Royal Yacht Britannia's list problem fixed
An emergency effort to pump water out of the Royal Yacht Britannia has rectified the list it developed while being moved to be repainted.
The yacht was tilting on its starboard side by four degrees after developing a leak in a door seal.
The leak was discovered when officials noticed the ship was tilting and went to alter ballast levels.
The yacht is now being moved to a dry dock across the harbour in Leith six hours later than planned.
At least four fire engines were at the scene to help pump water from the ship.
Two units from Lothian and Borders Fire and Rescue Service in Hawick were also called to the Britannia with a high-volume pump on what they said was an emergency call.
The Royal Family is always kept up to date with any developments concerning the former Royal yacht.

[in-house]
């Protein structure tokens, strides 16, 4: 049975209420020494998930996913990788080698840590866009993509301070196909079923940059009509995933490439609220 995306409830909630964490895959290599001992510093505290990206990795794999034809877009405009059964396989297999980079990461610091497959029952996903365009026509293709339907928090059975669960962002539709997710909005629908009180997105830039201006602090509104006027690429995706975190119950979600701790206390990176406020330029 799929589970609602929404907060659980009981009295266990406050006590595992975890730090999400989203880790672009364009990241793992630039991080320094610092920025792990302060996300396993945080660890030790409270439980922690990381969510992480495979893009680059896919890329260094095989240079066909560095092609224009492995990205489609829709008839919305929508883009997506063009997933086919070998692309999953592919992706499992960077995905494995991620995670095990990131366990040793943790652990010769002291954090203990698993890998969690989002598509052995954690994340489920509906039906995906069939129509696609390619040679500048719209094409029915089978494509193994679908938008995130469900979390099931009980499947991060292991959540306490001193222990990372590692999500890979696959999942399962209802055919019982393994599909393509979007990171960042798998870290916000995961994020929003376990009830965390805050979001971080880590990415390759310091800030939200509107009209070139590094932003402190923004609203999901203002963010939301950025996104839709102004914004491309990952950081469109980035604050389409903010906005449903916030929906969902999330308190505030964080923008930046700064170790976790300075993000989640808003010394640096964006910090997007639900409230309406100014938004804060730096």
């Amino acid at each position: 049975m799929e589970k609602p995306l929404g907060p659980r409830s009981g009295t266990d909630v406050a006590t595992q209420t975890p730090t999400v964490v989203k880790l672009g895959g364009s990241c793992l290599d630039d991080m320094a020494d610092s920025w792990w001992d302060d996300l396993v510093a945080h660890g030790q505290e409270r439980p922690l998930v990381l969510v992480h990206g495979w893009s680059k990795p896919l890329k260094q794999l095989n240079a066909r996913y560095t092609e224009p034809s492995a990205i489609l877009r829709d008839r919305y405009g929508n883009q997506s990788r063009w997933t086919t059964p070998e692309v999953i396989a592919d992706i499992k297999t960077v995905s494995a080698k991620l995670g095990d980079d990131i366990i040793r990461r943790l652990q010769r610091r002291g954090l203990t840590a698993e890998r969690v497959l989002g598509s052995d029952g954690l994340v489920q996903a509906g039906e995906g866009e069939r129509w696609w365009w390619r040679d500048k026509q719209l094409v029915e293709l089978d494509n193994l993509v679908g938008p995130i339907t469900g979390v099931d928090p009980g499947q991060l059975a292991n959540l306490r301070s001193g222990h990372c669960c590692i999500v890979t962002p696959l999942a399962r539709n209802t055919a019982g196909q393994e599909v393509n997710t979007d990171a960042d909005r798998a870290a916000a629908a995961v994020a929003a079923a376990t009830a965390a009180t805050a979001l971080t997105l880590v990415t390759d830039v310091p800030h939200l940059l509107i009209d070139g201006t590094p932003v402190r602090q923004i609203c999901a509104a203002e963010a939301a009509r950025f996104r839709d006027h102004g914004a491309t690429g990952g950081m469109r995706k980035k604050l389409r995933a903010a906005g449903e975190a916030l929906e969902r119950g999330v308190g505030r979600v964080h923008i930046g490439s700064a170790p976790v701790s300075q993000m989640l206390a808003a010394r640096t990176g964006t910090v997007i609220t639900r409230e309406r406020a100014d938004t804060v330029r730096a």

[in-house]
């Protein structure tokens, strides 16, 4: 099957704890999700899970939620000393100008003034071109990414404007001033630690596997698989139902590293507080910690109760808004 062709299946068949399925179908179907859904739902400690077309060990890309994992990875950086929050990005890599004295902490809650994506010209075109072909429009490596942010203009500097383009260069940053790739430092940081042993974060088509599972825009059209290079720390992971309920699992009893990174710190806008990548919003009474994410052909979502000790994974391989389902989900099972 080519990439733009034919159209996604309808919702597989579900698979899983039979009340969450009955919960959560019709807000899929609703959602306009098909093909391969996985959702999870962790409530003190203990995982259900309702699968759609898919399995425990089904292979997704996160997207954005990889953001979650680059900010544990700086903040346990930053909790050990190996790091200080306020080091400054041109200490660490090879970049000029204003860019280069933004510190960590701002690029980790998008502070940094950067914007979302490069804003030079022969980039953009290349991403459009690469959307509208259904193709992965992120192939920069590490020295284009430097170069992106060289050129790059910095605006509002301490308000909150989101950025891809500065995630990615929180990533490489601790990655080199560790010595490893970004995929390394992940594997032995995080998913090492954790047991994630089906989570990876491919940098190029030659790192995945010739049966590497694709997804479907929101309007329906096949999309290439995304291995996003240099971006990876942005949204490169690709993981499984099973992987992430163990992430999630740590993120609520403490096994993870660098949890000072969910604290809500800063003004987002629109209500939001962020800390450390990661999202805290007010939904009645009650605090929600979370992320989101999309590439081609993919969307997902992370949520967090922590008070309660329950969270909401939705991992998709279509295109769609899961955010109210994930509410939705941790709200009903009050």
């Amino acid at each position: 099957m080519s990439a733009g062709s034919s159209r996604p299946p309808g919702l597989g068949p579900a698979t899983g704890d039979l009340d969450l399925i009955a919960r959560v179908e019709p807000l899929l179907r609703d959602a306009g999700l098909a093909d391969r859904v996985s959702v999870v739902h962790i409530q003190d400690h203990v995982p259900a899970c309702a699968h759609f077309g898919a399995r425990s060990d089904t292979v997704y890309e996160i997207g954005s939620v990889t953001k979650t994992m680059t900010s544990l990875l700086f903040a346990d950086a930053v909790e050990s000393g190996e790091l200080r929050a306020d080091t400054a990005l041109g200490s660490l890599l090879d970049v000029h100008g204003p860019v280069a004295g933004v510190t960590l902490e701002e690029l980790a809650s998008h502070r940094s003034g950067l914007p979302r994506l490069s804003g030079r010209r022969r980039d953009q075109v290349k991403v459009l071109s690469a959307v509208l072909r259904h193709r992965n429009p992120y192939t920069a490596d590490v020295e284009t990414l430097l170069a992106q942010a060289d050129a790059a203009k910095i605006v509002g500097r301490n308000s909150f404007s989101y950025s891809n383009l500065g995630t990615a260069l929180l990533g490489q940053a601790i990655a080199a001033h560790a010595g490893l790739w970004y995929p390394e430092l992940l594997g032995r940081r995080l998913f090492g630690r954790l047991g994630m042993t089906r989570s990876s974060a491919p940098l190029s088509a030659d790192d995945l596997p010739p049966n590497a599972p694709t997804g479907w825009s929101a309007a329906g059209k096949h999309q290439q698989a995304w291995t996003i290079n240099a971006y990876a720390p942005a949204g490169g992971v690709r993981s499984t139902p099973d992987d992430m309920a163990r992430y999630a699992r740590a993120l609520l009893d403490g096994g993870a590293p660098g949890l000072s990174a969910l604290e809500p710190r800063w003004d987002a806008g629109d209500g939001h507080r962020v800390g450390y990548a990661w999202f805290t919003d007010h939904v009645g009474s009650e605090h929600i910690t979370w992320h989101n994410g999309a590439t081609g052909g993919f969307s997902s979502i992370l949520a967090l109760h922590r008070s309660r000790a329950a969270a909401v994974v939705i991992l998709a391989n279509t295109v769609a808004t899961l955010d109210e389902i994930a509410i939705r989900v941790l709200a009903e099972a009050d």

On 11 December 1997 Britannia was decommissioned and became a visitor attraction in Edinburgh after the city bid to become her new home.
Bob Downie, Britannia Trust chief executive, said: "When we were removing the final mooring ropes this morning the ship moved four degrees to starboard.
"This meant that new access watertight doors to our pontoons were below the water level.
"There has been a leak in the seals on those doors which was accentuating the list.
"Because we have had limited shore power we asked the fire brigade to provide us with some assistance in correcting the ship's ballast.
"This has caused a delay in the process."
It is the first time the yacht has been moved from its berth in Edinburgh in almost 14 years.
It is due to reopen to the public on 1 February.
Work began on the ship at John Brown's shipyard in Clydebank in June 1952 and it was launched in April 1953.
Last year was one of the attraction's busiest years with more than 275,000 visitors, a 12% increase on the previous year.